All photos are by the amazing Chelsey Cliff- she’s just finished her new website! Pay her a visit at: www.chelseycliff.co.uk
Motion Launches Yard Open Air Club
Yard Open Air Announced
Since starting out as a skate park, Motion has been endlessly tweaked and transformed, its ever-shifting warehouse complex now home to huge raves, intimate sweatboxes and cutting edge live music. For the club’s latest adventure, YARD is taking things outside. A new event, and a collaboration between some of the city’s most established dance music institutions, Yard will bring Motion’s outdoor spaces to life, welcoming a new era of open air clubbing in Bristol.
Summoning that specific type of joy that comes from dancing outdoors, YARD will be split across three newly developed open air spaces – taking place in the Container Yard, Crane Yard and Lock Yard.
For the first event on August 26th, Yard welcomes true genius in the form of Detroit pioneer Jeff Mills. As a visionary who works tirelessly to keep techno firmly future-facing, Mills has been blowing minds for decades, consistently hurtling us into the future while ripping through +130bpm workouts. This headline set at Yard is a chance to lose yourself to the pummeling, otherworldly body music of The Wizard under the stars.
Alongside this rare appearance, they’ve lined up dance music’s eccentrics-in-chief Seth Troxler and Bristol’s own Eats Everything alongside euphoric, bleeding edge selections from Joy Orbison, Daniel Avery, Midland and Axel Boman.
Of the two live sets, expect expertly crafted, pounding belters from Ostgut Ton mainstay Tobias, while Octo Octa’s live performance will weave through the bright flourishes of her trademark infectious grooves. Skilled at creating intimate atmospheres, Daisy Moon, Golesworthy and Gramrcy will bring a taste of their killer Housework parties, while Motion resident Em Williams will be setting the tone right.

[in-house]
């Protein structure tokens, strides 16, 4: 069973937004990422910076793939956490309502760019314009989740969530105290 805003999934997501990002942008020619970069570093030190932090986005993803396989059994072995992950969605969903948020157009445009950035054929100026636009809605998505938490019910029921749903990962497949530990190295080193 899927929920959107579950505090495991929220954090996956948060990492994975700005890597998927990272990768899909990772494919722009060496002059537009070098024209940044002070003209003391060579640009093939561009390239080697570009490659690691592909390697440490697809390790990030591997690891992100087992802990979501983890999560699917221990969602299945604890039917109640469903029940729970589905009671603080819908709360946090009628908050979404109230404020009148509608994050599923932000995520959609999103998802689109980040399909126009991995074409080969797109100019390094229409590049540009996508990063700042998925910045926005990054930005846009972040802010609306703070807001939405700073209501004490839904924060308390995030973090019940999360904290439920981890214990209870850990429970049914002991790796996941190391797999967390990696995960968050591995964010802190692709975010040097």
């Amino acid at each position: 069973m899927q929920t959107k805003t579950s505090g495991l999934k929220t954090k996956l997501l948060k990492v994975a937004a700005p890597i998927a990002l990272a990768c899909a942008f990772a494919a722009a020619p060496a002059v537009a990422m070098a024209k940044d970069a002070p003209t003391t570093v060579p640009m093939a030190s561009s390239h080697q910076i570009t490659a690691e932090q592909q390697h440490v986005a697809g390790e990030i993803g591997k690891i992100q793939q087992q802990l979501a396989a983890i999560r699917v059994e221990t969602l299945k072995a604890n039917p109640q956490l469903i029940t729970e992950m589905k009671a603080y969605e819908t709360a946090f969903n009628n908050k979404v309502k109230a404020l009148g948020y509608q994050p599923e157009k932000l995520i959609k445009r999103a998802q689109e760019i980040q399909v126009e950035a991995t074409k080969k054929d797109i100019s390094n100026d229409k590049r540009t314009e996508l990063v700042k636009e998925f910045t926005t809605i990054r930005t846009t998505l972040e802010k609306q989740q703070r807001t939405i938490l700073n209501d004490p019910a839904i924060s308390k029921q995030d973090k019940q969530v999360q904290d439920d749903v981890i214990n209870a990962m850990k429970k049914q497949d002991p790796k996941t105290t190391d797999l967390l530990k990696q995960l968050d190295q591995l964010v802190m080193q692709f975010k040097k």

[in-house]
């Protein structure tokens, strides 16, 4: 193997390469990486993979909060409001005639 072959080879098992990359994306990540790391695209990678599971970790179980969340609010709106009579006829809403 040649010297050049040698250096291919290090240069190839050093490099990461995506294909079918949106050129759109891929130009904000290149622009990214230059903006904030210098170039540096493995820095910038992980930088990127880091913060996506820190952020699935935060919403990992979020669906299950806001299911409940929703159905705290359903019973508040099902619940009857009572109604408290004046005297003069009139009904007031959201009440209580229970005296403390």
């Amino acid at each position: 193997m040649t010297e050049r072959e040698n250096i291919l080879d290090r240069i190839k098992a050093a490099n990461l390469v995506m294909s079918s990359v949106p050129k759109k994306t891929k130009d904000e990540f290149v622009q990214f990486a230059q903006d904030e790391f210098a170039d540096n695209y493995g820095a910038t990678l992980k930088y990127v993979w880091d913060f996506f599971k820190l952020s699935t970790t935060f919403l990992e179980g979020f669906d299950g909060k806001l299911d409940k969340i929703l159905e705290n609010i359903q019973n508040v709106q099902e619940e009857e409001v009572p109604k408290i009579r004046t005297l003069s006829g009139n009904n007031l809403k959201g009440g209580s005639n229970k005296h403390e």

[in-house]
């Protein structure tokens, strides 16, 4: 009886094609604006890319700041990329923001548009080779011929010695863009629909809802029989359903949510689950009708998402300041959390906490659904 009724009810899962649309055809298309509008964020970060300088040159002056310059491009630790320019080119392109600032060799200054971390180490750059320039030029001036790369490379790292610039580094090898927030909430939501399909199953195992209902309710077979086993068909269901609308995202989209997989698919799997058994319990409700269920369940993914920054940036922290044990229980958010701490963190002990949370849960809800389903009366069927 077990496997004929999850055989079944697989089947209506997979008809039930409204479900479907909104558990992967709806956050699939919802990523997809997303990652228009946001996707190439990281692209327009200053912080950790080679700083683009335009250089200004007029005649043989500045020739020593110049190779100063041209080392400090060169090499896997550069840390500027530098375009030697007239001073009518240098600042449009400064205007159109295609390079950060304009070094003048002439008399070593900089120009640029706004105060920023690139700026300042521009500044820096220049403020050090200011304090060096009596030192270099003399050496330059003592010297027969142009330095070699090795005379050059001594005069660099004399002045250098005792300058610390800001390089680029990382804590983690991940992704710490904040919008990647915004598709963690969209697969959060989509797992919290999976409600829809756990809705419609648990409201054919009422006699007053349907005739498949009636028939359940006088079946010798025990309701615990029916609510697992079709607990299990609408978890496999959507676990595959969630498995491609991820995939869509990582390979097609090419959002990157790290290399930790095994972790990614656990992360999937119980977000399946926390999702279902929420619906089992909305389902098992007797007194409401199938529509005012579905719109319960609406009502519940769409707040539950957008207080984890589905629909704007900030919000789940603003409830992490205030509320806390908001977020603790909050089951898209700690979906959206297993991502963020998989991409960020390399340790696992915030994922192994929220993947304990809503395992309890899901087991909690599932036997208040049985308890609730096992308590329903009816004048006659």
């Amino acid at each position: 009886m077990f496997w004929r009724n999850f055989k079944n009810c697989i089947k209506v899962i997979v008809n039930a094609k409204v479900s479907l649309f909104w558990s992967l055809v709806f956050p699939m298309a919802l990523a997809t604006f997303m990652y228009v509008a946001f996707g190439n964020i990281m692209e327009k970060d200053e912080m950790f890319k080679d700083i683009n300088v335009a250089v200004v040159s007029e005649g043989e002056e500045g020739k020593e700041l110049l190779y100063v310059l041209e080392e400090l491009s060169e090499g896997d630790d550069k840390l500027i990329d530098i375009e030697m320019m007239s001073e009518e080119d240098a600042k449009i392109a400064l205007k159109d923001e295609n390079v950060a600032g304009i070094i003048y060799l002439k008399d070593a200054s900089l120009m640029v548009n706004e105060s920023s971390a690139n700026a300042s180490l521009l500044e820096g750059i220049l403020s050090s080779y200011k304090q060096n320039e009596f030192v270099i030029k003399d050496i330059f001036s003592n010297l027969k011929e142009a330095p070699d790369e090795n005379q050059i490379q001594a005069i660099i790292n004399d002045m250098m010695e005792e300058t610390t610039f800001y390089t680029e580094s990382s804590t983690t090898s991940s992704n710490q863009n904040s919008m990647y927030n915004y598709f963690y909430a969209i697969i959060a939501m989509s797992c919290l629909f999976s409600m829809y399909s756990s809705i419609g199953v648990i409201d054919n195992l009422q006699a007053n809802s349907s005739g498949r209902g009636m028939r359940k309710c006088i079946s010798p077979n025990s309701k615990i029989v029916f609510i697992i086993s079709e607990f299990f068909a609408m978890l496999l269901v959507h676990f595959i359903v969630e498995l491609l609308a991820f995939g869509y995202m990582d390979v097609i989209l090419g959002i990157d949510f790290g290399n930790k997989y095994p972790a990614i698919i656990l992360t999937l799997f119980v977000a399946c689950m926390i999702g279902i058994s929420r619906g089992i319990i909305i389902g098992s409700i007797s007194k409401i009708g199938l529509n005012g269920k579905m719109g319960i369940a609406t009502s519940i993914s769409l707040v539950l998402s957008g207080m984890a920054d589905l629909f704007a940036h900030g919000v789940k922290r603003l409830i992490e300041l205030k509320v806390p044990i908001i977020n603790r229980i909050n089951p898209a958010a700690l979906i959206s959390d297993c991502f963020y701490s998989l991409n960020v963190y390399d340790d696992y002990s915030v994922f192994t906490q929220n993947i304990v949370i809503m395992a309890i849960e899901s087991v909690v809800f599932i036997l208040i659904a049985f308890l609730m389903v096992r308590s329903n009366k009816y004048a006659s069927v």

Capturing the spirit of outdoor partying, art installations curated by Mr. Price will embellish the excursion with the kind of hazy glamour that his Studio 89 events embody. Energetic shape-throwing is actively encouraged, too, as energy levels can be replenished throughout by our new food traders, who will be serving up locally sourced food.
Yard has also announced that sustainability will be a strong focal point throughout, with leading green thinkers Kambe helping them to get eco-friendly with reusable cups – keeping your shakedown in the sunshine guilt free.
General sale tickets will go live at 9am Thursday 4th May via yard-open-air.club
There’s A Grease Themed Burlesque Show Coming To Bristol
Bristol’s best burlesque night is returning
If your for fun and alternative things to do, then you should check out the unique Burlesque Wonderland for a flamboyant and exciting burlesque night awaits you…
On Saturday 13th May, the follow up to the 2 previously successful shows will see Grease arrive at The Fleece, with an electrifying night full of leather jackets, beauty school drop-outs and the best burlesque dancers in the UK… Tell me about it, stud.
Whether you’re a pink lady or T-Bird, kick start your summer nights with a school dance with a twist!
They’ll have a red carpet ready and waiting, as well as circus performers, vintage DJs, delicious cocktails and much more.
As they’re hopelessly devoted to Grease they will also be rocking around the clock with a night of dancing at an afterparty in a venue around the corner.
Where: The Fleece
When: Saturday 13th May 2017, 7:00pm – 10:00pm
10 Exciting Local Acts To Watch At LSTD
The Bristol music scene is undergoing a renaissance at the moment with some really exciting acts coming up through the ranks. Bristol’s biggest music festival – Love Saves The Day (May 26th and 27th) – is a showcase for many of these acts so we asked Team Love for their top 10 local acts of 2017.
1. Elder Island (Saturday)
These guys are tipped to go onto huge things! They manage to beautifully blend elements of R&B, dance and pop music across a myriad of instruments. Check out their recent Seeds In Sands EP and we’re sure you will agree.